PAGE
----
Times, 15 January 1903.

On the 16th, Susie Castino Temple testified and the Times observed that, the prior day, her brother Gaetano was so conflicting in his statements that, otherwise, “the jury would have undoubtedly voted Temple a gold medal and collected a purse for him at the end of the trial.” This was because he gave life to the defense by testifying that he was tending bar for Temple and that Bayse and Bermudez were dragging a man, known only as Camilo, out of the La Paloma when Temple told them not to kill the man by being so rough with him.

This, Gaetano Castino said, led Bayse to curse that he “was not the only — — — they were going to do up that night” while Davis was said to have told Temple that Basye “was following him around and that he had a knife.” This was followed by the proprietor telling Castino to try to get everyone removed from the bar while Temple went upstairs to his wife, but Basye threw down a $20 gold piece and called for drinks, pocketing the coin when the libations were served. With the party accelerated, Castino told the court that Basye hurled a glass at him at which time he ran to tell Temple what had happened.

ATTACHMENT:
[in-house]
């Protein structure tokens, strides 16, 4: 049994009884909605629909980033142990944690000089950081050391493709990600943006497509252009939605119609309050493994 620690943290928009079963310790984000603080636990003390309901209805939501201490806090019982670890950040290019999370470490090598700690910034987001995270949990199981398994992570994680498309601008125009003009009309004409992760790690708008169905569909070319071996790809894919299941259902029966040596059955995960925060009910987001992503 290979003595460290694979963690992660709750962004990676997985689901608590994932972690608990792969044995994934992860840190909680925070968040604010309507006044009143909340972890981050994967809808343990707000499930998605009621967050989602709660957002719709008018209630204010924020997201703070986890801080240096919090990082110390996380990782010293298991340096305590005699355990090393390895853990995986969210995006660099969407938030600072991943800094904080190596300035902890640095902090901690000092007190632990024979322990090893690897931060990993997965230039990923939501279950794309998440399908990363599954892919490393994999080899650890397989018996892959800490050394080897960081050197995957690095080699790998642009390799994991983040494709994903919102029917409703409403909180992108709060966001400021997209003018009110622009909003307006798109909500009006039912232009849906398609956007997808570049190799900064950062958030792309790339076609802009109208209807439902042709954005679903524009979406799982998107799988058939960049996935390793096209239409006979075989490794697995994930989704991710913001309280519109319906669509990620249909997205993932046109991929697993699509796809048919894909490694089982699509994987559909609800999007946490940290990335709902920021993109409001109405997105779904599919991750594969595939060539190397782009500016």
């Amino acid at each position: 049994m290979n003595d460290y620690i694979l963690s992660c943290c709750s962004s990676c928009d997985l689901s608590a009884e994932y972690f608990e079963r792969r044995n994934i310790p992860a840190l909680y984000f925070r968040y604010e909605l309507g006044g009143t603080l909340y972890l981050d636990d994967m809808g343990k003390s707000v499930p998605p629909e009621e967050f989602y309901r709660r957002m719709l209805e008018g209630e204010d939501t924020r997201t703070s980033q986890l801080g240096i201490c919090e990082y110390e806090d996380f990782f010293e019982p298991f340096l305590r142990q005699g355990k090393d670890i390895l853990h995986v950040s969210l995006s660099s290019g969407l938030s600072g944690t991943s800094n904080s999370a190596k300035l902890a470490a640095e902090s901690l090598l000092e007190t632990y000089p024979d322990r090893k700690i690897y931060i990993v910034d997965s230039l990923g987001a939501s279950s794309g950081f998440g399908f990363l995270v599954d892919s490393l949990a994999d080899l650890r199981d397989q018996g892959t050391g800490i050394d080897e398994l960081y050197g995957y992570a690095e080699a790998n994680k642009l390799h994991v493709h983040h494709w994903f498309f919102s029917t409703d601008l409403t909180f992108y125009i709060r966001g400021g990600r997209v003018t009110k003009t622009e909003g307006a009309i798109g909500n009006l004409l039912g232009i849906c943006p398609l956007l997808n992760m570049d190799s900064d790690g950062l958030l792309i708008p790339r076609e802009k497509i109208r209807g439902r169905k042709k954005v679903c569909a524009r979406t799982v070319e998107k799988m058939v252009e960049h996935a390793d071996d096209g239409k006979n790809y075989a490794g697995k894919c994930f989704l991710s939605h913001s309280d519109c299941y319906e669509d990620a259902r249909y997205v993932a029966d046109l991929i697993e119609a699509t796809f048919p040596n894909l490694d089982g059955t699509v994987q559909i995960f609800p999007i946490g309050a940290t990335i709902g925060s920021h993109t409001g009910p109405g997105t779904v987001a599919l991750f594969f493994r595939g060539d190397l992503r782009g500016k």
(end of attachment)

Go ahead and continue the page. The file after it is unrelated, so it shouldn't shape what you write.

On returning to the barroom, Castino said Basye and Bermudez were breaking glasses and chairs and taken beer from behind the bar as well as rifled through a storage room, scattering boxes of crackers and cheese. When he saw the bartender, Basye purportedly bellowed, “Where is that — — — Charley Temple?” and another thrown bottle sent young Castino running as Temple entered the room. Basye was said to have yelled, “Come out here and we’ll fix you, you — — —.” As Susie Temple made her appearance brandished her knife, Basye then allegedly told Temple, “you’re a damn liar. There is your — — — wife; she’s not sick.”

The Temple Homestead in the early 1900s. Charles Temple’s La Paloma Club was in one of these two houses, the one on the left being an expanded adobe house built by the family in the 1850s and the other appearing to be from about the 1870s. Both were destroyed by a fire about 1907.

Gaetano then testified that his boss replied, “that’s none of your business; do me the favor to leave the saloon,” to which the rejoinder “was too foul to indicate even by a blank.” The testimony continued that Basye lunged at Temple, who shouted to Davis to step aside and then fired the fatal shot. As for Susie Temple, she told the court that she thought she had pneumonia, but went downstairs after her husband went up to tell her that he hoped there’d be no trouble in the barroom.